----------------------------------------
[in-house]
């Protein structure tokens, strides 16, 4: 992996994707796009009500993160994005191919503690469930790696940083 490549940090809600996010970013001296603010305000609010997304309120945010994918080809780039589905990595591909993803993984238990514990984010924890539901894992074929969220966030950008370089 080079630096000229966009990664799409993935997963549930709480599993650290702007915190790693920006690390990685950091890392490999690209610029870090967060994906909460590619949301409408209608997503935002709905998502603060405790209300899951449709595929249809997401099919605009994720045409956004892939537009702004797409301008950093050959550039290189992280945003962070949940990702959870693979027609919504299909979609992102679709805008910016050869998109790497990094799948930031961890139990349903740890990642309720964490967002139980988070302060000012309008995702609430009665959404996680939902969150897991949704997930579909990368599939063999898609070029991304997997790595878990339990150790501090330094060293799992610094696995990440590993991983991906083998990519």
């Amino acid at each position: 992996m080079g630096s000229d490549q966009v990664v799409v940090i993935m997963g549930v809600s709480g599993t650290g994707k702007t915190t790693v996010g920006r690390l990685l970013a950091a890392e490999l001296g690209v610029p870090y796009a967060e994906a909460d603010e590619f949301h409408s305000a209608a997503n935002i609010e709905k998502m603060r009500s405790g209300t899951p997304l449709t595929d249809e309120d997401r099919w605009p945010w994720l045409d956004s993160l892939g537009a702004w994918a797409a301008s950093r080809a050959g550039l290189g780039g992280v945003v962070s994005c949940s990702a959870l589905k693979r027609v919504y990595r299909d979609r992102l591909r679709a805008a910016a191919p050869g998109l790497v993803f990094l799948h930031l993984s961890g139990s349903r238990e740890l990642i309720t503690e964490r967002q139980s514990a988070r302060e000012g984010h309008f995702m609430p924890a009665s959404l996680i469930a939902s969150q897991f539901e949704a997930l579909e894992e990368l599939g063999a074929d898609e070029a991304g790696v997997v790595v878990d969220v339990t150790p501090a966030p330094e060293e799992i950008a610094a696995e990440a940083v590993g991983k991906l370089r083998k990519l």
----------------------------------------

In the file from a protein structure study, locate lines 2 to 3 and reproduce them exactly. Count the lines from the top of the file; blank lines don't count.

């Protein structure tokens, strides 16, 4: 992996994707796009009500993160994005191919503690469930790696940083 490549940090809600996010970013001296603010305000609010997304309120945010994918080809780039589905990595591909993803993984238990514990984010924890539901894992074929969220966030950008370089 080079630096000229966009990664799409993935997963549930709480599993650290702007915190790693920006690390990685950091890392490999690209610029870090967060994906909460590619949301409408209608997503935002709905998502603060405790209300899951449709595929249809997401099919605009994720045409956004892939537009702004797409301008950093050959550039290189992280945003962070949940990702959870693979027609919504299909979609992102679709805008910016050869998109790497990094799948930031961890139990349903740890990642309720964490967002139980988070302060000012309008995702609430009665959404996680939902969150897991949704997930579909990368599939063999898609070029991304997997790595878990339990150790501090330094060293799992610094696995990440590993991983991906083998990519």
């Amino acid at each position: 992996m080079g630096s000229d490549q966009v990664v799409v940090i993935m997963g549930v809600s709480g599993t650290g994707k702007t915190t790693v996010g920006r690390l990685l970013a950091a890392e490999l001296g690209v610029p870090y796009a967060e994906a909460d603010e590619f949301h409408s305000a209608a997503n935002i609010e709905k998502m603060r009500s405790g209300t899951p997304l449709t595929d249809e309120d997401r099919w605009p945010w994720l045409d956004s993160l892939g537009a702004w994918a797409a301008s950093r080809a050959g550039l290189g780039g992280v945003v962070s994005c949940s990702a959870l589905k693979r027609v919504y990595r299909d979609r992102l591909r679709a805008a910016a191919p050869g998109l790497v993803f990094l799948h930031l993984s961890g139990s349903r238990e740890l990642i309720t503690e964490r967002q139980s514990a988070r302060e000012g984010h309008f995702m609430p924890a009665s959404l996680i469930a939902s969150q897991f539901e949704a997930l579909e894992e990368l599939g063999a074929d898609e070029a991304g790696v997997v790595v878990d969220v339990t150790p501090a966030p330094e060293e799992i950008a610094a696995e990440a940083v590993g991983k991906l370089r083998k990519l």